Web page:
Cloud gaming is, at its core, a basic premise: stream games from a server to your laptop or computer, and was originally designed as a streaming service like Netflix, only for video games. The idea is that you connect to a remote server that does all the game's processing; things like the player input, audio, and graphics and game rendering. This allows for two major upsides:
- Any system capable of connecting to the server can play any game the server is offering. This has broad appeal for users of lower-end computers, laptops, and mobile devices, allowing them to play games at graphical fidelity only possible on higher-end systems.
- PC Hardware can be prohibitively expensive in certain countries due to regional pricing, so cloud gaming services can offer a solution to those who cannot upgrade for any reason.
- In the case of the PlayStation 4, it's used to implement backwards compatibility without having to design it into the hardware or software of the unit.
- In the case of the Nintendo Switch, it's used as a way to run games that the handheld cannot run otherwise due to technical constraints, such as Hitman 3 which would bring the Switch's CPU to its knee's.
On top of this, these services, if they're not free, run on a subscription based system and that allows you to access all of the content. However, despite the positives, people were quick to point out its drawbacks:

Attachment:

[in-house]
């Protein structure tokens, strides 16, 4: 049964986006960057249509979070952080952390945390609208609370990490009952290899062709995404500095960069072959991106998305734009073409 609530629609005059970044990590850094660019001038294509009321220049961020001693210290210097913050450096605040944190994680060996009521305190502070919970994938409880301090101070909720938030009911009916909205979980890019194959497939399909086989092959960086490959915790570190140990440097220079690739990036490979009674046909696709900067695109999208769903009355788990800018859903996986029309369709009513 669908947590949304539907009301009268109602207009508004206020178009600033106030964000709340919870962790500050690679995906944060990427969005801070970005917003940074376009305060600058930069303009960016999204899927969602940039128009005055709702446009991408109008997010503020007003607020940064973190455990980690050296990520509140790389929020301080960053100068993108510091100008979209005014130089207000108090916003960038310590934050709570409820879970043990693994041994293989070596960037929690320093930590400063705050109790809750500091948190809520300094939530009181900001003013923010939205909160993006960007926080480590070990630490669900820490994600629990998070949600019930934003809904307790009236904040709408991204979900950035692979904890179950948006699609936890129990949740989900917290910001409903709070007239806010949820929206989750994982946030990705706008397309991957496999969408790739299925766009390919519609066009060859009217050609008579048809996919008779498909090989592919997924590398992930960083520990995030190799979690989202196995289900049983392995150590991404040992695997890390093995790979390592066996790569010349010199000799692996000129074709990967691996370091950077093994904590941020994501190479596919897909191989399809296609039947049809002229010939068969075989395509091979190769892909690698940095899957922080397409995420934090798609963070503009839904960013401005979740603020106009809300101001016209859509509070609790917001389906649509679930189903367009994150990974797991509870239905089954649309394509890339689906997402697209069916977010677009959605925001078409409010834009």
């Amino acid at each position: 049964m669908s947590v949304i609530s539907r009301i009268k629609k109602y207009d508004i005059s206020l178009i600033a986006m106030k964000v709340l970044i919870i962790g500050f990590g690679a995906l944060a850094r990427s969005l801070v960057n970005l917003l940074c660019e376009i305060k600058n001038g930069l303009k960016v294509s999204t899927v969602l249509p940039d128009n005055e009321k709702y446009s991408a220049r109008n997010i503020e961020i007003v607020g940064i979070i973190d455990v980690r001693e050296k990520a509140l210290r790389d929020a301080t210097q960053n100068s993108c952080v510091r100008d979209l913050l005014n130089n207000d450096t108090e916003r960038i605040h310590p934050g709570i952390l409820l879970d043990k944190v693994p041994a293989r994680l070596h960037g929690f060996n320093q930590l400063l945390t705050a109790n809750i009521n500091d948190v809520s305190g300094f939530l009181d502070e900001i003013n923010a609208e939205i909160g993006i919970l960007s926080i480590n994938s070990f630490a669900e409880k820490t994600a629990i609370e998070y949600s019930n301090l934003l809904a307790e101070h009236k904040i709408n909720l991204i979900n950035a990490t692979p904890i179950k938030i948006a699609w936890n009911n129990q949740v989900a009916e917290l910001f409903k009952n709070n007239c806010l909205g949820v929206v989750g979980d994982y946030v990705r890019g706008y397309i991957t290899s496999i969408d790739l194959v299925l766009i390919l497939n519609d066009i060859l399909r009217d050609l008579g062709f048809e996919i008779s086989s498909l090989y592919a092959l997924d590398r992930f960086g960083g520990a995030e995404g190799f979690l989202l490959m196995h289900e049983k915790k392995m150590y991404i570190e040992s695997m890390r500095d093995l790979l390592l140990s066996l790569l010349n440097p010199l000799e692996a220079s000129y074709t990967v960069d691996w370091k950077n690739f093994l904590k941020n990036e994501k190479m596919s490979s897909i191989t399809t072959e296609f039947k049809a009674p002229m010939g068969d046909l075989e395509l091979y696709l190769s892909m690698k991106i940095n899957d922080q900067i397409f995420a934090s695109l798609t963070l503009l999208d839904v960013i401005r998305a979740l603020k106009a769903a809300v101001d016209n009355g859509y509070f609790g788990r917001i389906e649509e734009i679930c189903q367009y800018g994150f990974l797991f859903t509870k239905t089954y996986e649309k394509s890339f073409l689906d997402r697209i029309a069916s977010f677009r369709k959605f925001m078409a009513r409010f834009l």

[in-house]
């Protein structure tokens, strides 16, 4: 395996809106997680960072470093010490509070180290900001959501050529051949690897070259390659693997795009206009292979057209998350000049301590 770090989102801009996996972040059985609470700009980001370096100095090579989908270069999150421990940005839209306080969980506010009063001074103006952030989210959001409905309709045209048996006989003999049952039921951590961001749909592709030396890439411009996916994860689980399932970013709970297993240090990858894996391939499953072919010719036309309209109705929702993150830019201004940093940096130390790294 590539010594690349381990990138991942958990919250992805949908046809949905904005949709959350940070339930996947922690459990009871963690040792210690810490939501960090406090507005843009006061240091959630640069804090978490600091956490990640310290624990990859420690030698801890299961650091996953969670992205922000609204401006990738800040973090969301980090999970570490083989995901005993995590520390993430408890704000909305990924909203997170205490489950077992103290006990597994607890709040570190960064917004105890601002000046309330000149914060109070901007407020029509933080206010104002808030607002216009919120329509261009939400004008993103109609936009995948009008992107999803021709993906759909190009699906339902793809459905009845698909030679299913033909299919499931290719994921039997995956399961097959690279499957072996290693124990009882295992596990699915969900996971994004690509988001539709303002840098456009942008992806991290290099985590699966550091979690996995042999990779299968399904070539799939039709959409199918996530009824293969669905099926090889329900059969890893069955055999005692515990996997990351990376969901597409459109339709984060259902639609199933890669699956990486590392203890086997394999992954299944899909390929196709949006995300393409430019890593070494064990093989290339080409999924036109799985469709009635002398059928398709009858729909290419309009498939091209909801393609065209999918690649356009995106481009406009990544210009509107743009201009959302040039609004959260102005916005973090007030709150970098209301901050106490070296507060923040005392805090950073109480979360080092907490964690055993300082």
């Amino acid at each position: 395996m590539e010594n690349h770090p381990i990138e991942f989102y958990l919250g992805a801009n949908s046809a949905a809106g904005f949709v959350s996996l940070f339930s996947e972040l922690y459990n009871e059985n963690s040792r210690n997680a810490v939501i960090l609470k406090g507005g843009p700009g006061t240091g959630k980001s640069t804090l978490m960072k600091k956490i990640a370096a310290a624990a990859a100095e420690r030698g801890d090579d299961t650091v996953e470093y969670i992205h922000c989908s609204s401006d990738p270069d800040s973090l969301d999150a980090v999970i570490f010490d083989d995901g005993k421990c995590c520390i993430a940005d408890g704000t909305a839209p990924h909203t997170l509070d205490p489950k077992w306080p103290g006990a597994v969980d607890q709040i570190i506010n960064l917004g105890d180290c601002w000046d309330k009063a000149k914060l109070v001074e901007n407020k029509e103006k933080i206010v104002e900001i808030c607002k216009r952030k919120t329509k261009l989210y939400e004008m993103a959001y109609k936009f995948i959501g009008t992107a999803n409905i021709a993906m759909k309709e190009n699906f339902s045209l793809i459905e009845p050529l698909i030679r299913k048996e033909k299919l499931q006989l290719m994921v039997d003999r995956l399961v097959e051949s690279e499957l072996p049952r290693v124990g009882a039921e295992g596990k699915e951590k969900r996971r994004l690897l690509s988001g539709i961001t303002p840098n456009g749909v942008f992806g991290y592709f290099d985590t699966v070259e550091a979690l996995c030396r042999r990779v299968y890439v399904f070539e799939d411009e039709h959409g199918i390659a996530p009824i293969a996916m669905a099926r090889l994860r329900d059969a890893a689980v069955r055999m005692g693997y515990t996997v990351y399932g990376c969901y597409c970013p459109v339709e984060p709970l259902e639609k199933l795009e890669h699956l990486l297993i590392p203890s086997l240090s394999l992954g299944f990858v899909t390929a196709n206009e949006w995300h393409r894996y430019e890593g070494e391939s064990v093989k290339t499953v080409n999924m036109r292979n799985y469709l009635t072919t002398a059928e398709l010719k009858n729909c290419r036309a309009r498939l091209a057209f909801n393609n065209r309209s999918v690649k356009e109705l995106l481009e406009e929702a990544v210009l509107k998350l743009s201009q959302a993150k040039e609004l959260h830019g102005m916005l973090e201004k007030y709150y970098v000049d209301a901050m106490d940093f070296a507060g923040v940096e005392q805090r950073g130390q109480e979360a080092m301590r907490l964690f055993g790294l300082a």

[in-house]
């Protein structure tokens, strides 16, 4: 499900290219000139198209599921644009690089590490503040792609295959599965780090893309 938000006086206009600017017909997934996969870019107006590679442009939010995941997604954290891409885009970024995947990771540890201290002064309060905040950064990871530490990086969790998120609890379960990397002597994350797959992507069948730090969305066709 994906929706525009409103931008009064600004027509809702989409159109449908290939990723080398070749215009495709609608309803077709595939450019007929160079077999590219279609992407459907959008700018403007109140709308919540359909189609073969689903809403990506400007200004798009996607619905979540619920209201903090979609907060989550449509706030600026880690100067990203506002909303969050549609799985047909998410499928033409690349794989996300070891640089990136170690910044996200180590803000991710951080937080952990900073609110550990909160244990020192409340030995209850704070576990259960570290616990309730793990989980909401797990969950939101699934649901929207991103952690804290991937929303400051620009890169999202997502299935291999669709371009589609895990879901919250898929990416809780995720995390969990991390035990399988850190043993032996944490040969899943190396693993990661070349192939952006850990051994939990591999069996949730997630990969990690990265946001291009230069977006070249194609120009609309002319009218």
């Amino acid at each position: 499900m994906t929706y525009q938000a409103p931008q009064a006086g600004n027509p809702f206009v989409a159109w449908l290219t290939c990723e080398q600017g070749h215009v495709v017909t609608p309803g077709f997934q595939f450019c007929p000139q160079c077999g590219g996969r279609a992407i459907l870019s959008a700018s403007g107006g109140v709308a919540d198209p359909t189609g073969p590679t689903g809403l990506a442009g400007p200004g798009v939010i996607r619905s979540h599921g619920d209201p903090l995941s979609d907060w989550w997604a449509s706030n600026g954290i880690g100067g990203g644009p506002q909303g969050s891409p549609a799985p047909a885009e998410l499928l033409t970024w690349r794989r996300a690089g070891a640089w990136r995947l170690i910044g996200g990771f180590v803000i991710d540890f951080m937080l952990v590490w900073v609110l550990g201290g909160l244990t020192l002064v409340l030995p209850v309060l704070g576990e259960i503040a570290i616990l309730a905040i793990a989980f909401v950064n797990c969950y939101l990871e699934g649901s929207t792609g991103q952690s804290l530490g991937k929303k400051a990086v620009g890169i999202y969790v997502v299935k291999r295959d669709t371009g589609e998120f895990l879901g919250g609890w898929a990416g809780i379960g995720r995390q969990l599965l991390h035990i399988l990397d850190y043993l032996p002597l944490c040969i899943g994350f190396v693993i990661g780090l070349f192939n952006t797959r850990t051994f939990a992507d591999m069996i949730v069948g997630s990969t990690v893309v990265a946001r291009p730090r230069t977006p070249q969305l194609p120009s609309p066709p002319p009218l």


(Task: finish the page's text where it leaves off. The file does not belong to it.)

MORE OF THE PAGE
- When cloud gaming first launched, you needed a really good internet connection, and back when OnLive was around in 2009, internet speeds the world over were never consistent enough for the service to be reliable. At the minimum a 1.5Mbps for SD graphics are needed, with up to 8Mbps for HD streams, on top of being a steady reliable connection. That, and don't live out in the sticks where broadband connections are notoriously bad. This isn't so much of a problem today, however, as US, UK and other respective country initiatives to make reliable internet nationwide a priority.
- If the ping time between you and the server is too much (say, a jump between 15ms and 60ms), it creates jarring input lag for the end user, making the game either frustrating to control, or borderline-unplayable. This makes single player games the ideal games to sell on cloud gaming services, as they rely less on accurately timed button presses.
- Since the services are usually subscription based, you are at the mercy of the service to provide you the games you want to play. If the service goes defunct, you lose the ability to play those games as well.
If you're looking to play the games you do own, you can use a remote play tool. It's the same concept as cloud gaming in that you're having a computer connect to a server to handle all of the game processing. The difference is your computer, or in some cases game console, is the server.
Examples of Cloud Gaming Services
- OnLive - Now defunct.
- Gaikai - Now owned by Sony.
- PlayStation Now - For PlayStation family titles.
- Project xCloud - A planned service for Xbox games.
- GeForce Now - Available for PC and mobile devices.
- Stadia - A service for Google devices and Chrome.